What made Leonardo da Vinci, Leonardo da Vinci? What is the secret behind Leonardo da Vinci’s universal talent and extraordinary talent?
We might be one step closer to discovering that mystery because of the 14 recently discovered directly related descendants to this diverse Renaissance researcher and painter.
Between one and age 85, the elderly reside close to Vinci within Tuscany in Tuscany. They “have ordinary jobs, like a clerk, a surveyor, a craftsman,” according to Alessandro Vezzosi, the founder of the Museo Ideale Leonardo da Vinci in Leonardo’s hometown, Vinci.
At the beginning of July, Vezzosi released a study on genealogy conducted in collaboration with Agnese Sabato, president of the Leonardo Da Vinci Heritage Association within the Journal of Human Evolution, “The New Genealogical Tree of the Da Vinci Family, to study Leonardo’s DNA. Ancestors and their descendants from the direct male line to the current XXI generation.”
The decades-long research on Leonardo’s family tree has led to tracing 21 generations so far, from 1331 to today, starting with da Vinci’s great-great-great-grandfather Michele; this investigation aims to reconstruct the genius’ genome, to “scientifically explore the roots of his genius,” the researchers wrote in the article.
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In 2016, the descendants of 35 living Leonardo were discovered. However, these were mostly indirect as a result of parallel relationships that also ran down women’s lines, such as in the most well-known case of Italian movie director Franco Zeffirelli; they could not give any valuable information on the genetic makeup of Leonardo and, in particular, on the Y-chromosome that was passed by fathers to children.
The breakthrough in the most recent research is in the fact that they have identified Leonardo’s lineage through an unbroken male lineage that traces back to da Vinci’s father Ser Piero and stepbrother Domenico, which can allow for the reconstruction of Leonardo’s genetic profile since the Y chromosome might have remained unaltered through the years.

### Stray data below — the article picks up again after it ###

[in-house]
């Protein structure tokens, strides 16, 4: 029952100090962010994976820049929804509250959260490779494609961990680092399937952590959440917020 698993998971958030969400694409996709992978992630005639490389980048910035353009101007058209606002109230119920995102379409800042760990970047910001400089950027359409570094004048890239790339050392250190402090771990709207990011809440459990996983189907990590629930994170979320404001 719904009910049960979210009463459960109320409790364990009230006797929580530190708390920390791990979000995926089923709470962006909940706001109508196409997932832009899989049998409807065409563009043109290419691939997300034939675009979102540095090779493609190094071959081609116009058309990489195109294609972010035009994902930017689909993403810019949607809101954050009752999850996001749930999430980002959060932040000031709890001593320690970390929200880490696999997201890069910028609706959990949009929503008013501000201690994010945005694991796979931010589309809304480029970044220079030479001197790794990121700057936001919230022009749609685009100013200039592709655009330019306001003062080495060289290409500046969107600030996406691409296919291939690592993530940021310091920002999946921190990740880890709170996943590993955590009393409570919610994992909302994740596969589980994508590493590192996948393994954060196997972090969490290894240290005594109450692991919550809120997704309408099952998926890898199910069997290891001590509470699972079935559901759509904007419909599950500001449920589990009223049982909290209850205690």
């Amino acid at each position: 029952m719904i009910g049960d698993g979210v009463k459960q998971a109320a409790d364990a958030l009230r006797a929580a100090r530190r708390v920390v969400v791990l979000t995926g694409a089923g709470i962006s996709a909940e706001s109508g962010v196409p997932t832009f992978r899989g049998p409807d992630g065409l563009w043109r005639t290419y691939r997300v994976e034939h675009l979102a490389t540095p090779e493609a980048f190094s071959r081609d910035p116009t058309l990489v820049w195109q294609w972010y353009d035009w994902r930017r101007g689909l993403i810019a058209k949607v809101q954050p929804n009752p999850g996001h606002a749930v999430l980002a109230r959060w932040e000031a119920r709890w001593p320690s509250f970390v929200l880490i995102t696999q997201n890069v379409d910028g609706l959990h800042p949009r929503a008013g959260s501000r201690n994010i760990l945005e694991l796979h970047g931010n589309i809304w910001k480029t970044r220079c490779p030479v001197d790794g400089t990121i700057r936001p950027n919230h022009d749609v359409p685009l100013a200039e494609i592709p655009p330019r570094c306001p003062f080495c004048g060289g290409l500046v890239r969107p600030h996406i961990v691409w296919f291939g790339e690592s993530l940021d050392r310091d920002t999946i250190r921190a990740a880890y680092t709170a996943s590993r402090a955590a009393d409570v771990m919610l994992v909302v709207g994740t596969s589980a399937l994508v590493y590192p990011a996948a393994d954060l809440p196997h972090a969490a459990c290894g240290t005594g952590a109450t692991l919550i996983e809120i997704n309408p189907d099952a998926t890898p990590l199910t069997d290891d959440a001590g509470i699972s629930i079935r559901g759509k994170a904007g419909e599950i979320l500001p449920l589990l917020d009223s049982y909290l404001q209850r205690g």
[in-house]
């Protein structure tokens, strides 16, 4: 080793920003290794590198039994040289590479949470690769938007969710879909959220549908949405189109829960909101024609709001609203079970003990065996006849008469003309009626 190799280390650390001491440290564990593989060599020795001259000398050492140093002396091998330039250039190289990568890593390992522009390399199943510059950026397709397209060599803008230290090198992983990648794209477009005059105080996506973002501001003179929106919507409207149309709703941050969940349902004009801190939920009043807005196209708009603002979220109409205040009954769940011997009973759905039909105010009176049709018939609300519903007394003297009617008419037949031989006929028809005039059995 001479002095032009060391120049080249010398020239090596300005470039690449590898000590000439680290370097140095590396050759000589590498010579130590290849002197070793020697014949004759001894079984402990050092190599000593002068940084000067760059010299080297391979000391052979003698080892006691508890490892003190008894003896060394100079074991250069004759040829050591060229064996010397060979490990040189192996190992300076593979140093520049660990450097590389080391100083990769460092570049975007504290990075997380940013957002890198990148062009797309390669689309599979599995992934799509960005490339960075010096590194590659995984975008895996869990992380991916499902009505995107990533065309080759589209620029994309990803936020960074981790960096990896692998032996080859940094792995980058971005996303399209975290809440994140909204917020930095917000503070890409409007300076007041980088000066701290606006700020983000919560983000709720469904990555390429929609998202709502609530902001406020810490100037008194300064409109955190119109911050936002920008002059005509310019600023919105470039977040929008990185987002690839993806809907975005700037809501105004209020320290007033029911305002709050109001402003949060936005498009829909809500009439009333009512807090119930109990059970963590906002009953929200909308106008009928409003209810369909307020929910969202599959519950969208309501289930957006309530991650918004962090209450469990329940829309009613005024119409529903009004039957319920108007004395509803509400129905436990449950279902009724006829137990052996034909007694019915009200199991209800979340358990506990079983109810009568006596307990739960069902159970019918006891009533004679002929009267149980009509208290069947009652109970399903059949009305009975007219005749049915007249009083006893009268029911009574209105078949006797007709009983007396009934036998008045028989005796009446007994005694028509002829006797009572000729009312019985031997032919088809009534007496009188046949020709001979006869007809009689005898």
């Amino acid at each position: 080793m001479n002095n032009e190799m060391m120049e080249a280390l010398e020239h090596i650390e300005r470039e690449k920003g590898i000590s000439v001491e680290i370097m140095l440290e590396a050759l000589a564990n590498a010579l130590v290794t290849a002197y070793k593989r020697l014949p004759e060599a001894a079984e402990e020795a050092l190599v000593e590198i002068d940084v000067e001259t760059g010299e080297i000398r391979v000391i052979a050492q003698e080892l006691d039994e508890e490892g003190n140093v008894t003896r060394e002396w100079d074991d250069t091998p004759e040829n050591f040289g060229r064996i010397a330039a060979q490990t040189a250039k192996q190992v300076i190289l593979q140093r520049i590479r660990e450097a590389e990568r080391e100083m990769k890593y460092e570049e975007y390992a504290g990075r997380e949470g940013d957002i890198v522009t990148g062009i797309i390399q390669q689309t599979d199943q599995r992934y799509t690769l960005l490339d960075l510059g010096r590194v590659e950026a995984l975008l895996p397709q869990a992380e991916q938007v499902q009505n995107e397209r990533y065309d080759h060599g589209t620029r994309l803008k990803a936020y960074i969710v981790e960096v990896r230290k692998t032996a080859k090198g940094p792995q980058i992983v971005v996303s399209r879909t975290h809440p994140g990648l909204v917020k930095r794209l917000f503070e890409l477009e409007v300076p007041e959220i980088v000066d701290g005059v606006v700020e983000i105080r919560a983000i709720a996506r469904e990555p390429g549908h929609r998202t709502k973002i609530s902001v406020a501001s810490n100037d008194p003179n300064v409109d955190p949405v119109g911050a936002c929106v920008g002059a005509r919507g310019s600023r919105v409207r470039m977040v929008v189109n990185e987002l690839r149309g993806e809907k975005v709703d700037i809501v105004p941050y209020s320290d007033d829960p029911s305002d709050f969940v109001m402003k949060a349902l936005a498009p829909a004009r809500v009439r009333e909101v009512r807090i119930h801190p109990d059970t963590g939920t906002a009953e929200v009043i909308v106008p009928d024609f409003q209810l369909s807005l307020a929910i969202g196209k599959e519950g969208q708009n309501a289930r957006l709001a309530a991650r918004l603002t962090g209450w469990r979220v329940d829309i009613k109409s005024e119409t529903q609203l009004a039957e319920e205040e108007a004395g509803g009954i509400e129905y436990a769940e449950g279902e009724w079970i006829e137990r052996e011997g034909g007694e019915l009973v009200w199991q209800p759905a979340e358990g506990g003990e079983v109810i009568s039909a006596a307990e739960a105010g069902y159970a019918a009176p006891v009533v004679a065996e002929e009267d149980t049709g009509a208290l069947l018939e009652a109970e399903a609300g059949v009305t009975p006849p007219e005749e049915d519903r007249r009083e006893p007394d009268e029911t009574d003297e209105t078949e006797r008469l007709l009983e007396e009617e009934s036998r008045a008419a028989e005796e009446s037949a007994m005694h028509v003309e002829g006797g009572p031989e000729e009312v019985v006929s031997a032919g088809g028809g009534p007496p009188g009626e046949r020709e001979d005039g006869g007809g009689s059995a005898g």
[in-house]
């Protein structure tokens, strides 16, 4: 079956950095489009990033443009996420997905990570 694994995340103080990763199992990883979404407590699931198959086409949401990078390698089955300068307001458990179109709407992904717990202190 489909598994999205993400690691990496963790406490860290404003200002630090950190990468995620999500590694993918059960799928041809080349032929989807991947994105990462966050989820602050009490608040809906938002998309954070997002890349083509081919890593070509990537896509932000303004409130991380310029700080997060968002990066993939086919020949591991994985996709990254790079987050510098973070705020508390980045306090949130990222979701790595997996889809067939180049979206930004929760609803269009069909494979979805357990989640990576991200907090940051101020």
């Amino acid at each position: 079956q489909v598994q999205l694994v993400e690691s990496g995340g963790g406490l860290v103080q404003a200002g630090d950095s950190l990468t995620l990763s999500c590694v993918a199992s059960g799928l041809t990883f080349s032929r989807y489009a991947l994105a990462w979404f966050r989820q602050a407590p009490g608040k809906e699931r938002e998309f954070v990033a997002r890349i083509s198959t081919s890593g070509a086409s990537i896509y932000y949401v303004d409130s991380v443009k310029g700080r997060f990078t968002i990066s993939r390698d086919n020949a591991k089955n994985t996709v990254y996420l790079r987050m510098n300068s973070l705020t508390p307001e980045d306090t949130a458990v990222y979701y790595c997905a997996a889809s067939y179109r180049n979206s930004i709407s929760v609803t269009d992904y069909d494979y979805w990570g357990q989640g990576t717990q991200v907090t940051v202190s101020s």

The DNA of the 14 descendants will be examined over the next few months by comparing their Y-chromosome with their ancestors’ and contributing to the research of the international research group known as ‘ The Leonardo Da Vinci DNA Project, which is chaired by Jesse Ausubel of Rockefeller University in New York.
“The objective for this Leonardo da Vinci DNA Project is to determine conclusively the authenticity of the remains that are believed to be that belonging to Leonardo da Vinci at Amboise Castle is his by comparing DNA profiles with the profiles of relatives known to be related. In addition, we plan to utilize whole-genome sequencing data from Leonardo’s relics to understand better his amazing capabilities and ability to see through genetic relationships,” the website states.
Leonardo was born in marriage in 1452. He was never married and did not have children, but he did have at the very least 22 half-siblings.
The details of who the 14 ancestors are have not been disclosed to safeguard their privacy.